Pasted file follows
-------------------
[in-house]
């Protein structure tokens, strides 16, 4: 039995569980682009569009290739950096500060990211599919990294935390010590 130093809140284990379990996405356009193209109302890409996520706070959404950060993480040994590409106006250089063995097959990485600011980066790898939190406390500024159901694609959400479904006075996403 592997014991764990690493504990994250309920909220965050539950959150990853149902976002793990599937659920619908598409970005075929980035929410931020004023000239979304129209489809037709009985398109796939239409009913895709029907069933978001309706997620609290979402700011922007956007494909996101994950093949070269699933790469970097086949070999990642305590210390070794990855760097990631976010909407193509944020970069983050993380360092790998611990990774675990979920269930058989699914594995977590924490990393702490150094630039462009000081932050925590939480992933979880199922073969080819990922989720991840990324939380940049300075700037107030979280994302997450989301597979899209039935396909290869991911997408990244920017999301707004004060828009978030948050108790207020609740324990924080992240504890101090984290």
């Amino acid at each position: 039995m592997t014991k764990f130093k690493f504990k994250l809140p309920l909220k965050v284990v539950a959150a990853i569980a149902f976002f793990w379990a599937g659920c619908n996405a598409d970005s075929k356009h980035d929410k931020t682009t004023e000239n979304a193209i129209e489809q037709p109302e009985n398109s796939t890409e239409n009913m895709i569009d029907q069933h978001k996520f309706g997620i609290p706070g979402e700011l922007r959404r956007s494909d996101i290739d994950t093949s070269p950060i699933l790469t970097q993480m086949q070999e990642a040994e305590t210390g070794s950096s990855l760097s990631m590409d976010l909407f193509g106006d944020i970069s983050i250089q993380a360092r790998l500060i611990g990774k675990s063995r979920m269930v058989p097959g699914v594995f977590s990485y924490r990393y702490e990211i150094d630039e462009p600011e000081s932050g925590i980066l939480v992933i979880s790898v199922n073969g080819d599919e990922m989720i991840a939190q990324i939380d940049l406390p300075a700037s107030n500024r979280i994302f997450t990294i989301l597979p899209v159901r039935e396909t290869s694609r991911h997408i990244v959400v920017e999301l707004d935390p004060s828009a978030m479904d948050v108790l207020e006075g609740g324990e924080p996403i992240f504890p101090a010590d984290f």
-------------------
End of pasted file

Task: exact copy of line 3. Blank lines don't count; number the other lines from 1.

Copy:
């Amino acid at each position: 039995m592997t014991k764990f130093k690493f504990k994250l809140p309920l909220k965050v284990v539950a959150a990853i569980a149902f976002f793990w379990a599937g659920c619908n996405a598409d970005s075929k356009h980035d929410k931020t682009t004023e000239n979304a193209i129209e489809q037709p109302e009985n398109s796939t890409e239409n009913m895709i569009d029907q069933h978001k996520f309706g997620i609290p706070g979402e700011l922007r959404r956007s494909d996101i290739d994950t093949s070269p950060i699933l790469t970097q993480m086949q070999e990642a040994e305590t210390g070794s950096s990855l760097s990631m590409d976010l909407f193509g106006d944020i970069s983050i250089q993380a360092r790998l500060i611990g990774k675990s063995r979920m269930v058989p097959g699914v594995f977590s990485y924490r990393y702490e990211i150094d630039e462009p600011e000081s932050g925590i980066l939480v992933i979880s790898v199922n073969g080819d599919e990922m989720i991840a939190q990324i939380d940049l406390p300075a700037s107030n500024r979280i994302f997450t990294i989301l597979p899209v159901r039935e396909t290869s694609r991911h997408i990244v959400v920017e999301l707004d935390p004060s828009a978030m479904d948050v108790l207020e006075g609740g324990e924080p996403i992240f504890p101090a010590d984290f």